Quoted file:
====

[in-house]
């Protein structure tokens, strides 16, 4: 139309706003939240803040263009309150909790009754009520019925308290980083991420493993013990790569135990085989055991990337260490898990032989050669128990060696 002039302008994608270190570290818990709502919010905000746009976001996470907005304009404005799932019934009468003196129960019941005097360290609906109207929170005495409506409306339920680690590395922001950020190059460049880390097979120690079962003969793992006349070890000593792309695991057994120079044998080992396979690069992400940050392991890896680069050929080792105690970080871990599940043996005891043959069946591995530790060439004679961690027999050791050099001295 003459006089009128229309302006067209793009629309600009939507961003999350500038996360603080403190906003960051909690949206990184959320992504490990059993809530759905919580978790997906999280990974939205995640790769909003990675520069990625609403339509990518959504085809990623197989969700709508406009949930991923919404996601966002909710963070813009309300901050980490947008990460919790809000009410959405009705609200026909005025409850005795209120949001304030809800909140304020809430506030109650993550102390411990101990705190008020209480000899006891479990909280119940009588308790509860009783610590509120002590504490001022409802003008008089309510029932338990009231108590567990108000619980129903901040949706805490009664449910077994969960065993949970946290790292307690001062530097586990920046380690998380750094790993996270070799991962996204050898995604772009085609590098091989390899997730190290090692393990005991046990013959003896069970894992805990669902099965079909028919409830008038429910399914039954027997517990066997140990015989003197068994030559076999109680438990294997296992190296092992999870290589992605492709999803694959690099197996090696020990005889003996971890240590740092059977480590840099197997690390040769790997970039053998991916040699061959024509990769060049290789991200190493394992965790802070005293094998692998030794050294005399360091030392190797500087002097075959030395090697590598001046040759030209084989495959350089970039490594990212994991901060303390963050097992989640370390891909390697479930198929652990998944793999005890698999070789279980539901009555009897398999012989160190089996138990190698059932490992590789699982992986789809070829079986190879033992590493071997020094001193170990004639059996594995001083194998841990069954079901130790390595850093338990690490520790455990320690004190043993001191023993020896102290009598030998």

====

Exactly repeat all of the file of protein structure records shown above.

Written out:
[in-house]
């Protein structure tokens, strides 16, 4: 139309706003939240803040263009309150909790009754009520019925308290980083991420493993013990790569135990085989055991990337260490898990032989050669128990060696 002039302008994608270190570290818990709502919010905000746009976001996470907005304009404005799932019934009468003196129960019941005097360290609906109207929170005495409506409306339920680690590395922001950020190059460049880390097979120690079962003969793992006349070890000593792309695991057994120079044998080992396979690069992400940050392991890896680069050929080792105690970080871990599940043996005891043959069946591995530790060439004679961690027999050791050099001295 003459006089009128229309302006067209793009629309600009939507961003999350500038996360603080403190906003960051909690949206990184959320992504490990059993809530759905919580978790997906999280990974939205995640790769909003990675520069990625609403339509990518959504085809990623197989969700709508406009949930991923919404996601966002909710963070813009309300901050980490947008990460919790809000009410959405009705609200026909005025409850005795209120949001304030809800909140304020809430506030109650993550102390411990101990705190008020209480000899006891479990909280119940009588308790509860009783610590509120002590504490001022409802003008008089309510029932338990009231108590567990108000619980129903901040949706805490009664449910077994969960065993949970946290790292307690001062530097586990920046380690998380750094790993996270070799991962996204050898995604772009085609590098091989390899997730190290090692393990005991046990013959003896069970894992805990669902099965079909028919409830008038429910399914039954027997517990066997140990015989003197068994030559076999109680438990294997296992190296092992999870290589992605492709999803694959690099197996090696020990005889003996971890240590740092059977480590840099197997690390040769790997970039053998991916040699061959024509990769060049290789991200190493394992965790802070005293094998692998030794050294005399360091030392190797500087002097075959030395090697590598001046040759030209084989495959350089970039490594990212994991901060303390963050097992989640370390891909390697479930198929652990998944793999005890698999070789279980539901009555009897398999012989160190089996138990190698059932490992590789699982992986789809070829079986190879033992590493071997020094001193170990004639059996594995001083194998841990069954079901130790390595850093338990690490520790455990320690004190043993001191023993020896102290009598030998």